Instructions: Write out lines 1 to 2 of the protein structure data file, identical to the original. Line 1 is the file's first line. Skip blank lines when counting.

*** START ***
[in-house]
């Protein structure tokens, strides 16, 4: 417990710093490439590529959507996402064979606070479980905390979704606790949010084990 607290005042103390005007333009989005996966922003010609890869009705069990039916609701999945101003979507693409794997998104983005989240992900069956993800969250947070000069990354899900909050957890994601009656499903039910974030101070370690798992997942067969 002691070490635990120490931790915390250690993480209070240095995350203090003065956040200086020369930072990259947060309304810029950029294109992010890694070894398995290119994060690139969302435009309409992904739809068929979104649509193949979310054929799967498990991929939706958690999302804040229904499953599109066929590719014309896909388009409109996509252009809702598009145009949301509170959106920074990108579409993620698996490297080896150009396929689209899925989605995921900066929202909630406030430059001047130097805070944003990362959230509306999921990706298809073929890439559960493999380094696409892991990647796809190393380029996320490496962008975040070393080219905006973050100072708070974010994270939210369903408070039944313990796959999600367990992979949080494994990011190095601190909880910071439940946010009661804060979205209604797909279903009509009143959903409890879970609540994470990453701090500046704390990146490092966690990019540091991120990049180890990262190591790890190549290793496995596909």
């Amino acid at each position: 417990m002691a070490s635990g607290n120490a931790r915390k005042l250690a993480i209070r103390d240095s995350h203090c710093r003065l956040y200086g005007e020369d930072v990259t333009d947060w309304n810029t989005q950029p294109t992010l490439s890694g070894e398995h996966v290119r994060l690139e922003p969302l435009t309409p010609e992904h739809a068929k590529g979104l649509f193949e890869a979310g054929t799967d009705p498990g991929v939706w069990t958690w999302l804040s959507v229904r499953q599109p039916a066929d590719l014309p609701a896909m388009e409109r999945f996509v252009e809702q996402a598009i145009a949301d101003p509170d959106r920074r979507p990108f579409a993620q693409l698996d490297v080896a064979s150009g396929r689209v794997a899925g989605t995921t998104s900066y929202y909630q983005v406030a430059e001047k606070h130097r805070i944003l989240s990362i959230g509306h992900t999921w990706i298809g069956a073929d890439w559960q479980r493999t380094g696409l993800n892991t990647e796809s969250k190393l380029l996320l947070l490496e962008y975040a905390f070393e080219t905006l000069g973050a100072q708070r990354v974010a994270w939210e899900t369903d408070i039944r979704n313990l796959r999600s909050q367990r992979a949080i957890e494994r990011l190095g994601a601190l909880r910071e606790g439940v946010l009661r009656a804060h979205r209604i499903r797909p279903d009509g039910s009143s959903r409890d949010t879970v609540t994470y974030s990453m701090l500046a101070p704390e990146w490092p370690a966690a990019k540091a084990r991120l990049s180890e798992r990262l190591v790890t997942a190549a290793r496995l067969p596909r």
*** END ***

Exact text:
[in-house]
């Protein structure tokens, strides 16, 4: 417990710093490439590529959507996402064979606070479980905390979704606790949010084990 607290005042103390005007333009989005996966922003010609890869009705069990039916609701999945101003979507693409794997998104983005989240992900069956993800969250947070000069990354899900909050957890994601009656499903039910974030101070370690798992997942067969 002691070490635990120490931790915390250690993480209070240095995350203090003065956040200086020369930072990259947060309304810029950029294109992010890694070894398995290119994060690139969302435009309409992904739809068929979104649509193949979310054929799967498990991929939706958690999302804040229904499953599109066929590719014309896909388009409109996509252009809702598009145009949301509170959106920074990108579409993620698996490297080896150009396929689209899925989605995921900066929202909630406030430059001047130097805070944003990362959230509306999921990706298809073929890439559960493999380094696409892991990647796809190393380029996320490496962008975040070393080219905006973050100072708070974010994270939210369903408070039944313990796959999600367990992979949080494994990011190095601190909880910071439940946010009661804060979205209604797909279903009509009143959903409890879970609540994470990453701090500046704390990146490092966690990019540091991120990049180890990262190591790890190549290793496995596909």